Crude oil inventories fell by 7.6 million barrels in the last week, compared with analysts’ expectations for a decrease of 2.9 million barrels; this has led to another move north in prices which is welcomed by oil companies and investors alike.
I’m still bullish on BP in this sector however I must mention after a little research this week I have taken a shine to Tullow Oil, they are a geared approach to the underlying commodity so if you share the view that oil will likely improve over the coming year then Tullow is a company that will benefit greatly from that. Tullow has now taken its place as my growth choice in this sector. BP is my choice for a more defensive portfolio as it can soften any adverse moves and will compensate with a healthy dividend.
Company Specific news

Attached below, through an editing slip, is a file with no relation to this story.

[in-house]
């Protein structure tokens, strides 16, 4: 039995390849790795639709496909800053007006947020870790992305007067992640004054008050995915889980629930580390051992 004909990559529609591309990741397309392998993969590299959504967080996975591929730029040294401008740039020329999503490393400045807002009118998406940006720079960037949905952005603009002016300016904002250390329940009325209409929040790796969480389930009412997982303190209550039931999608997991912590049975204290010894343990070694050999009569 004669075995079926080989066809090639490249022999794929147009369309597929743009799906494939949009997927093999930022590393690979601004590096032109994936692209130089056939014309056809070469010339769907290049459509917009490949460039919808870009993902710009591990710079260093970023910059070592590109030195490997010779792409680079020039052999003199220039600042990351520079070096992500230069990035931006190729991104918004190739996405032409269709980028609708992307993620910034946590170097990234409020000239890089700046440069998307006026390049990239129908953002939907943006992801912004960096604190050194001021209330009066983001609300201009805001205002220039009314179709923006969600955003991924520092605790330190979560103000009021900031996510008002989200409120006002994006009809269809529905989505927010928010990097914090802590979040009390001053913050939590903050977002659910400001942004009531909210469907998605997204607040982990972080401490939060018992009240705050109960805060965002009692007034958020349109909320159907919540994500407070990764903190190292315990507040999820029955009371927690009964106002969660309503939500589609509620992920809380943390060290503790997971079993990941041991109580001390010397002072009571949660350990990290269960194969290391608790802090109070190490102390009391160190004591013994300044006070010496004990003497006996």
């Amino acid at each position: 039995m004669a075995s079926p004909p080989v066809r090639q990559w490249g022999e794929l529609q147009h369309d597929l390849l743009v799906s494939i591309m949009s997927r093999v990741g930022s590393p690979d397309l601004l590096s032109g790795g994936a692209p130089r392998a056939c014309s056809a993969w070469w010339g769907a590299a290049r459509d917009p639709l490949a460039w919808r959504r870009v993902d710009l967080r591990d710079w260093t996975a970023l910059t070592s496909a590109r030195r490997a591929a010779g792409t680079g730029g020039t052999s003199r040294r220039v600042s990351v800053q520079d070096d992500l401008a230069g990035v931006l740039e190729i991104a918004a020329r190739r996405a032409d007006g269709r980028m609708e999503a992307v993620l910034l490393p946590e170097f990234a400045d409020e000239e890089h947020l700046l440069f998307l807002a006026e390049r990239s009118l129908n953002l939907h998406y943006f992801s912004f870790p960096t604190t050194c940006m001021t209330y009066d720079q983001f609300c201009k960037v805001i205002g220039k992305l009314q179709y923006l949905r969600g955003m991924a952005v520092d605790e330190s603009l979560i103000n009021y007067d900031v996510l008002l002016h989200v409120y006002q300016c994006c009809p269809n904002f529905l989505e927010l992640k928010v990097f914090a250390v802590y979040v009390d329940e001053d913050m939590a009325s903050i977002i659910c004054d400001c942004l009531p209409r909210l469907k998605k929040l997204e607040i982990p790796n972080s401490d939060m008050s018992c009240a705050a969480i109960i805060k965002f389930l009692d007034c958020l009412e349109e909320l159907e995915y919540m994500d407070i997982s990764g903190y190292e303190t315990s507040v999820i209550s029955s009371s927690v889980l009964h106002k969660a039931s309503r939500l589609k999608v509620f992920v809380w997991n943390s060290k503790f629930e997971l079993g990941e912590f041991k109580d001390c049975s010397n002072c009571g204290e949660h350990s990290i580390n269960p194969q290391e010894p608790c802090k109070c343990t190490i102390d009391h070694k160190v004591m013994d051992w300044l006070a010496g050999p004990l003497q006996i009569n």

Shares in infrastructure and construction firm Carillion capitulated during this week’s trading following a profit warning.
In December, Carillion, which maintains railways, roads and military bases, said the pace of work had slowed in the second half of 2016 partly because of a pause in work from the Government following the Brexit vote.
This week the FTSE 250 company warned its annual results would be “below management’s previous expectations” (to clarify were talking £4.8bn to £5bn – lower than expected). The company said it would undertake a “comprehensive review” of the business. It also announced its chief executive, Richard Howson, would step down and be replaced by Keith Cochrane while the company looked for a permanent boss.
Hedge funds pocketed huge windfalls after more than 70% was wiped from their market capitalisation.